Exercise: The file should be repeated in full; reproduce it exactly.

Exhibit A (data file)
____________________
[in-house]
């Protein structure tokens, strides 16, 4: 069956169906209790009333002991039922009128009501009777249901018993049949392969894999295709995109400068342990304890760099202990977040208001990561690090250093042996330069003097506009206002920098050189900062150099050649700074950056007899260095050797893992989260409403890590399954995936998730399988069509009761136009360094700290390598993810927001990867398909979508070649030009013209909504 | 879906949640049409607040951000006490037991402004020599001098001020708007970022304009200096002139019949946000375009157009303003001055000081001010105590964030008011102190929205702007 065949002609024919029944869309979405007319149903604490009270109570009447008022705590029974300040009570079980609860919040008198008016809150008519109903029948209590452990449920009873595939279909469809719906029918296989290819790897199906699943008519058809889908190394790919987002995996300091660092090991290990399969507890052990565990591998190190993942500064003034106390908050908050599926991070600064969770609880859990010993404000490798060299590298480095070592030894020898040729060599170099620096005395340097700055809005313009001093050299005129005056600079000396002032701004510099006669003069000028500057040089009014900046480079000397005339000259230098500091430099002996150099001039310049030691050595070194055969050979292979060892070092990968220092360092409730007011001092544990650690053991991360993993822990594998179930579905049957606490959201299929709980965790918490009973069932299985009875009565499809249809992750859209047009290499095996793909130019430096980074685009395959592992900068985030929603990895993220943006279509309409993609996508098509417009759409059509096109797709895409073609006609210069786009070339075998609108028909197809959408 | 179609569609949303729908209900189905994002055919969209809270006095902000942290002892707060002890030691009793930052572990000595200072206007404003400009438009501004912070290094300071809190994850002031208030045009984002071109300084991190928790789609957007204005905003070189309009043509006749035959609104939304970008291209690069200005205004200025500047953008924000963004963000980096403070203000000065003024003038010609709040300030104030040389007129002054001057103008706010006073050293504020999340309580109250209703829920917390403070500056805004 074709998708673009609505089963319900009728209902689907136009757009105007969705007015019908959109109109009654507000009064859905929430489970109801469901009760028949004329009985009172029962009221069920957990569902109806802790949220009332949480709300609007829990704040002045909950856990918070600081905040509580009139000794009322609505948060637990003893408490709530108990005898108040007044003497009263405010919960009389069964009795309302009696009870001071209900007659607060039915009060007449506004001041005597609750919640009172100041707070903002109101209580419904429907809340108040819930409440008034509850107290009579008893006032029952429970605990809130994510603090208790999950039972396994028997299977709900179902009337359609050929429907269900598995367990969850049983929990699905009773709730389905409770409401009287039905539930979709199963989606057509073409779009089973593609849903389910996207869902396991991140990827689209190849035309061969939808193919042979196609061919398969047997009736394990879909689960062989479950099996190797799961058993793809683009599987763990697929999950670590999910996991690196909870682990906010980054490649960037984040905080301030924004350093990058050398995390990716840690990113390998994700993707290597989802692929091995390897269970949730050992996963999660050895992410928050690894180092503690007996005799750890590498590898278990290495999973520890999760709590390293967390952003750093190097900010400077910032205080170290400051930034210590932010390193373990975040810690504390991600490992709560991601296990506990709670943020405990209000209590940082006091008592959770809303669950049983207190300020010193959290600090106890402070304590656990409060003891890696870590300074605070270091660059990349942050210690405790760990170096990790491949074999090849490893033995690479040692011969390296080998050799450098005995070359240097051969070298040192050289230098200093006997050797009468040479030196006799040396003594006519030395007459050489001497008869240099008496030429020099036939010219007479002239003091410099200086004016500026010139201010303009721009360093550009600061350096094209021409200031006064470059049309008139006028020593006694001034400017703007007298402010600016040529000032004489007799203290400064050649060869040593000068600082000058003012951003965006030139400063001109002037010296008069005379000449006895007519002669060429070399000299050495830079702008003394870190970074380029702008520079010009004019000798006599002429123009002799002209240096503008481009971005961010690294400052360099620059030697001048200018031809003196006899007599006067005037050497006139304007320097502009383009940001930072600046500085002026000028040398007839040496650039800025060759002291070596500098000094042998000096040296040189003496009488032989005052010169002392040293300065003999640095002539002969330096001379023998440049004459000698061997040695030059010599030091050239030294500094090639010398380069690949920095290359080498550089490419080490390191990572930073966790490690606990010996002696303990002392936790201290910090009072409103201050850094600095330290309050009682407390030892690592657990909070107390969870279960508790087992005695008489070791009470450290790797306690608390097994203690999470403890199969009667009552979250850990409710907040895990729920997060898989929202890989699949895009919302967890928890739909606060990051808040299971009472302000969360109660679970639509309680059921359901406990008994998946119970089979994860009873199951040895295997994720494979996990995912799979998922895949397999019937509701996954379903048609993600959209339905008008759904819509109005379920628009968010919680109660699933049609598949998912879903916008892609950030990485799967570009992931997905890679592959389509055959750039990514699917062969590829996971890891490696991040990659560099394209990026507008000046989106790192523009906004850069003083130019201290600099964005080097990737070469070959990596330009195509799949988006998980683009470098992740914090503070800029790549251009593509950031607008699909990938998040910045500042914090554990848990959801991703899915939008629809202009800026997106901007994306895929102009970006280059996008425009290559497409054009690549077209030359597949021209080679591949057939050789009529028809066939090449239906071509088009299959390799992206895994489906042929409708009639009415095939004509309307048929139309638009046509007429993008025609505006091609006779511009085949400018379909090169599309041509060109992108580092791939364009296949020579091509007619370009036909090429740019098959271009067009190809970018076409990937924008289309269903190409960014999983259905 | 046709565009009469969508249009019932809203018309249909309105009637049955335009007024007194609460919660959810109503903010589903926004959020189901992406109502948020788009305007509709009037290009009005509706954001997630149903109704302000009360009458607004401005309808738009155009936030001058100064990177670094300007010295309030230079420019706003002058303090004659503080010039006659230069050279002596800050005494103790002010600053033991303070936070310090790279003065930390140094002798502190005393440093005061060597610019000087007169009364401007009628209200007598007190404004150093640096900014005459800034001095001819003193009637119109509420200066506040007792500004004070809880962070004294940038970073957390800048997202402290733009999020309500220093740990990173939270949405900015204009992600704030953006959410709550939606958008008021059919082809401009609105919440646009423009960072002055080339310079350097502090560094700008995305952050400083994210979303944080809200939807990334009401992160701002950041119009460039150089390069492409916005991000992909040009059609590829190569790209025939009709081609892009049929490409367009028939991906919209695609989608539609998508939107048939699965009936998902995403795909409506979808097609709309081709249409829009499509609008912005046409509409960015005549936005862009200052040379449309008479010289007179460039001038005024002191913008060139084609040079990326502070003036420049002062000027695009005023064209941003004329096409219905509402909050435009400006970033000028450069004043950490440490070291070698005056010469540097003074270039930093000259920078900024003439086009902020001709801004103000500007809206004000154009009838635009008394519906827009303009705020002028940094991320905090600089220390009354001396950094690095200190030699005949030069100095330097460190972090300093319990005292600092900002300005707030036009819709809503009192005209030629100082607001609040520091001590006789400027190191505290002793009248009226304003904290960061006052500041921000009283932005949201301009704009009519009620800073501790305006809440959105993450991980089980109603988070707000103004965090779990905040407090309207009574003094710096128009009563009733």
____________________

[in-house]
């Protein structure tokens, strides 16, 4: 069956169906209790009333002991039922009128009501009777249901018993049949392969894999295709995109400068342990304890760099202990977040208001990561690090250093042996330069003097506009206002920098050189900062150099050649700074950056007899260095050797893992989260409403890590399954995936998730399988069509009761136009360094700290390598993810927001990867398909979508070649030009013209909504 | 879906949640049409607040951000006490037991402004020599001098001020708007970022304009200096002139019949946000375009157009303003001055000081001010105590964030008011102190929205702007 065949002609024919029944869309979405007319149903604490009270109570009447008022705590029974300040009570079980609860919040008198008016809150008519109903029948209590452990449920009873595939279909469809719906029918296989290819790897199906699943008519058809889908190394790919987002995996300091660092090991290990399969507890052990565990591998190190993942500064003034106390908050908050599926991070600064969770609880859990010993404000490798060299590298480095070592030894020898040729060599170099620096005395340097700055809005313009001093050299005129005056600079000396002032701004510099006669003069000028500057040089009014900046480079000397005339000259230098500091430099002996150099001039310049030691050595070194055969050979292979060892070092990968220092360092409730007011001092544990650690053991991360993993822990594998179930579905049957606490959201299929709980965790918490009973069932299985009875009565499809249809992750859209047009290499095996793909130019430096980074685009395959592992900068985030929603990895993220943006279509309409993609996508098509417009759409059509096109797709895409073609006609210069786009070339075998609108028909197809959408 | 179609569609949303729908209900189905994002055919969209809270006095902000942290002892707060002890030691009793930052572990000595200072206007404003400009438009501004912070290094300071809190994850002031208030045009984002071109300084991190928790789609957007204005905003070189309009043509006749035959609104939304970008291209690069200005205004200025500047953008924000963004963000980096403070203000000065003024003038010609709040300030104030040389007129002054001057103008706010006073050293504020999340309580109250209703829920917390403070500056805004 074709998708673009609505089963319900009728209902689907136009757009105007969705007015019908959109109109009654507000009064859905929430489970109801469901009760028949004329009985009172029962009221069920957990569902109806802790949220009332949480709300609007829990704040002045909950856990918070600081905040509580009139000794009322609505948060637990003893408490709530108990005898108040007044003497009263405010919960009389069964009795309302009696009870001071209900007659607060039915009060007449506004001041005597609750919640009172100041707070903002109101209580419904429907809340108040819930409440008034509850107290009579008893006032029952429970605990809130994510603090208790999950039972396994028997299977709900179902009337359609050929429907269900598995367990969850049983929990699905009773709730389905409770409401009287039905539930979709199963989606057509073409779009089973593609849903389910996207869902396991991140990827689209190849035309061969939808193919042979196609061919398969047997009736394990879909689960062989479950099996190797799961058993793809683009599987763990697929999950670590999910996991690196909870682990906010980054490649960037984040905080301030924004350093990058050398995390990716840690990113390998994700993707290597989802692929091995390897269970949730050992996963999660050895992410928050690894180092503690007996005799750890590498590898278990290495999973520890999760709590390293967390952003750093190097900010400077910032205080170290400051930034210590932010390193373990975040810690504390991600490992709560991601296990506990709670943020405990209000209590940082006091008592959770809303669950049983207190300020010193959290600090106890402070304590656990409060003891890696870590300074605070270091660059990349942050210690405790760990170096990790491949074999090849490893033995690479040692011969390296080998050799450098005995070359240097051969070298040192050289230098200093006997050797009468040479030196006799040396003594006519030395007459050489001497008869240099008496030429020099036939010219007479002239003091410099200086004016500026010139201010303009721009360093550009600061350096094209021409200031006064470059049309008139006028020593006694001034400017703007007298402010600016040529000032004489007799203290400064050649060869040593000068600082000058003012951003965006030139400063001109002037010296008069005379000449006895007519002669060429070399000299050495830079702008003394870190970074380029702008520079010009004019000798006599002429123009002799002209240096503008481009971005961010690294400052360099620059030697001048200018031809003196006899007599006067005037050497006139304007320097502009383009940001930072600046500085002026000028040398007839040496650039800025060759002291070596500098000094042998000096040296040189003496009488032989005052010169002392040293300065003999640095002539002969330096001379023998440049004459000698061997040695030059010599030091050239030294500094090639010398380069690949920095290359080498550089490419080490390191990572930073966790490690606990010996002696303990002392936790201290910090009072409103201050850094600095330290309050009682407390030892690592657990909070107390969870279960508790087992005695008489070791009470450290790797306690608390097994203690999470403890199969009667009552979250850990409710907040895990729920997060898989929202890989699949895009919302967890928890739909606060990051808040299971009472302000969360109660679970639509309680059921359901406990008994998946119970089979994860009873199951040895295997994720494979996990995912799979998922895949397999019937509701996954379903048609993600959209339905008008759904819509109005379920628009968010919680109660699933049609598949998912879903916008892609950030990485799967570009992931997905890679592959389509055959750039990514699917062969590829996971890891490696991040990659560099394209990026507008000046989106790192523009906004850069003083130019201290600099964005080097990737070469070959990596330009195509799949988006998980683009470098992740914090503070800029790549251009593509950031607008699909990938998040910045500042914090554990848990959801991703899915939008629809202009800026997106901007994306895929102009970006280059996008425009290559497409054009690549077209030359597949021209080679591949057939050789009529028809066939090449239906071509088009299959390799992206895994489906042929409708009639009415095939004509309307048929139309638009046509007429993008025609505006091609006779511009085949400018379909090169599309041509060109992108580092791939364009296949020579091509007619370009036909090429740019098959271009067009190809970018076409990937924008289309269903190409960014999983259905 | 046709565009009469969508249009019932809203018309249909309105009637049955335009007024007194609460919660959810109503903010589903926004959020189901992406109502948020788009305007509709009037290009009005509706954001997630149903109704302000009360009458607004401005309808738009155009936030001058100064990177670094300007010295309030230079420019706003002058303090004659503080010039006659230069050279002596800050005494103790002010600053033991303070936070310090790279003065930390140094002798502190005393440093005061060597610019000087007169009364401007009628209200007598007190404004150093640096900014005459800034001095001819003193009637119109509420200066506040007792500004004070809880962070004294940038970073957390800048997202402290733009999020309500220093740990990173939270949405900015204009992600704030953006959410709550939606958008008021059919082809401009609105919440646009423009960072002055080339310079350097502090560094700008995305952050400083994210979303944080809200939807990334009401992160701002950041119009460039150089390069492409916005991000992909040009059609590829190569790209025939009709081609892009049929490409367009028939991906919209695609989608539609998508939107048939699965009936998902995403795909409506979808097609709309081709249409829009499509609008912005046409509409960015005549936005862009200052040379449309008479010289007179460039001038005024002191913008060139084609040079990326502070003036420049002062000027695009005023064209941003004329096409219905509402909050435009400006970033000028450069004043950490440490070291070698005056010469540097003074270039930093000259920078900024003439086009902020001709801004103000500007809206004000154009009838635009008394519906827009303009705020002028940094991320905090600089220390009354001396950094690095200190030699005949030069100095330097460190972090300093319990005292600092900002300005707030036009819709809503009192005209030629100082607001609040520091001590006789400027190191505290002793009248009226304003904290960061006052500041921000009283932005949201301009704009009519009620800073501790305006809440959105993450991980089980109603988070707000103004965090779990905040407090309207009574003094710096128009009563009733």